Ryan has already made a name for himself through previous blasphemy (because we all know the Jets really were the team to beat in last year's AFC playoffs, right?). But saying that the Jets would be fine without their best player is laughable.

Without Revis, the Jets' top corner would be the recently-acquired Antonio Cromartie. The same Antonio Cromartie who has struggled against some of the league's top wide receivers since his Pro Bowl 2007 season. That would leave second-year player Dwight Lowery and rookie Kyle Wilson to battle for the second corner spot and a position of strength for the Jets would turn to one of weakness rather quickly.

In the season's first three weeks, the Jets will face the Ravens, Patriots and Dolphins, all teams with legitimate number-one receivers (Anquan Boldin, Randy Moss and Brandon Marshall). They also get Sisdney Rice and the Vikings, Greg Jennings and the Packers, Calvin Johnson and the Lions, Andre Johnson and the Texans and Chad Ochocinco (or Terrell Owens) and the Bengals, not to mention Moss and Marshall one more time for good measure.

We all know the Jets love to bring the blitz and force opposing quarterback into quick decisions. With Revis manning down what has become known as "Revis Island," quarterbacks who would normally look to their top target in the face of quick pressure have to find another option, because no receiver has proven they can consistently get open against Revis in 3-4 seconds.

Without Revis, the Jets' all-out blitzing packages become significantly less effective. The team would go from having arguably the league's best defense to one that sits barely inside the top 10 at best. New York simply doesn't have the defensive line to pressure the quarterback without blitzing multiple players from their back eight.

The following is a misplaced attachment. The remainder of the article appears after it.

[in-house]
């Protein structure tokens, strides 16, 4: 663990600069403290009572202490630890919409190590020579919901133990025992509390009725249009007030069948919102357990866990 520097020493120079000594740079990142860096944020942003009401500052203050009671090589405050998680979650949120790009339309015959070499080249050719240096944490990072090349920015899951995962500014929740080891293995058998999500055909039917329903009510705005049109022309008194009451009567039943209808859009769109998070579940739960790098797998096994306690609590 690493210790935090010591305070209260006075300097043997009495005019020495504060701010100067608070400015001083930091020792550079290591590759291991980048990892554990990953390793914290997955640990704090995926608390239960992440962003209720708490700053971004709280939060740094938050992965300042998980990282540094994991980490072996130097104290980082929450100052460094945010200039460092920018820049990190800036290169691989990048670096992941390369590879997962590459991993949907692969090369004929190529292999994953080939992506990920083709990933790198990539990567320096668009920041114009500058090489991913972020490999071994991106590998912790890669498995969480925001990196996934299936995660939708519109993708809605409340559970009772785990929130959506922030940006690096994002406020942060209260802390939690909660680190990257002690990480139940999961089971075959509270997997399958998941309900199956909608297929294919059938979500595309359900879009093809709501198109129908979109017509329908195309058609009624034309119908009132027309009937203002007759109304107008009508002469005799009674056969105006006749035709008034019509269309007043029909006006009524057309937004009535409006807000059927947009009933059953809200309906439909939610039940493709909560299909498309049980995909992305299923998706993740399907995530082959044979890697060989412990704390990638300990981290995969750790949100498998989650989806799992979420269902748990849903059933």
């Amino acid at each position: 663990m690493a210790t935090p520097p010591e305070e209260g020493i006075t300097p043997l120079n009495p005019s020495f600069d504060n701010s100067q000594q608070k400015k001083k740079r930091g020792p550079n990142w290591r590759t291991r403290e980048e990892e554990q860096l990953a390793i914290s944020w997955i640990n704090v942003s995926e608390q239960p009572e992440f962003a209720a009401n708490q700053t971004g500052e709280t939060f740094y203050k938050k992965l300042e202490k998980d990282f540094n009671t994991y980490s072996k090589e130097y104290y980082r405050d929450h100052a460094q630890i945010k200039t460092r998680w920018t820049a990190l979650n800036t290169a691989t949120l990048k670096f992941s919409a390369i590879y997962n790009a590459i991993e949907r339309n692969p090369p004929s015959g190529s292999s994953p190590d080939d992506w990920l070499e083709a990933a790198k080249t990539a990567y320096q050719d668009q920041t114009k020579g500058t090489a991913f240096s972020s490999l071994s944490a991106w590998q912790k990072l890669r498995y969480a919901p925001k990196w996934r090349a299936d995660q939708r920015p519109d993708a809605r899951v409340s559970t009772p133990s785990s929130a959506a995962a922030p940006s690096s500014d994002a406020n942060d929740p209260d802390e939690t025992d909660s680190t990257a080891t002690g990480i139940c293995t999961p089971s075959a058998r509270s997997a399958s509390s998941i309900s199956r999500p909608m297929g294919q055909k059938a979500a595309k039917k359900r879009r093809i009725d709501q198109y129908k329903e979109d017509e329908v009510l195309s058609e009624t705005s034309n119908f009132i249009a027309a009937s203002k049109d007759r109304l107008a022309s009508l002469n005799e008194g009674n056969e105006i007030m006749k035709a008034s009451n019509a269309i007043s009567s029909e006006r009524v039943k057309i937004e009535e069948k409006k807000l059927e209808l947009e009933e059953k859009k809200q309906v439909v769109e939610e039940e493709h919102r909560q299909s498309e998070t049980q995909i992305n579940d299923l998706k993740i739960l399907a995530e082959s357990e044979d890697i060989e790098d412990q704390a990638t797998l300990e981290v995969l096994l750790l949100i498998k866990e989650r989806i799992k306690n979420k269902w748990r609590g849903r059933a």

But the real question in this situation is: Who's right? What better way to look at it than by taking both sides.

The Jets side:
New York is offering Revis a 10-year, $120 million deal, about $40 million less than Revis and his agent are demanding. Raiders cornerback Nnamdi Asomugha, the highest-paid defensive back in NFL history, makes $15.5 million per season. Asomugha is an excellent player and one of the league's top 3-5 cornerbacks, but last season Revis was head-and-shoulders ahead of everyone else as a pure cover corner.

But Asomugha got paid by Al Davis, whose questionable decision-making in recent seasons has helped run the Raiders once-proud franchise into the ground. The Jets are run by people with brains, and their brains tell them that Revis is not worth $16 million per season, no matter how good he is. Not with players like Nick Mangold and David Harris entering the final seasons of their contracts.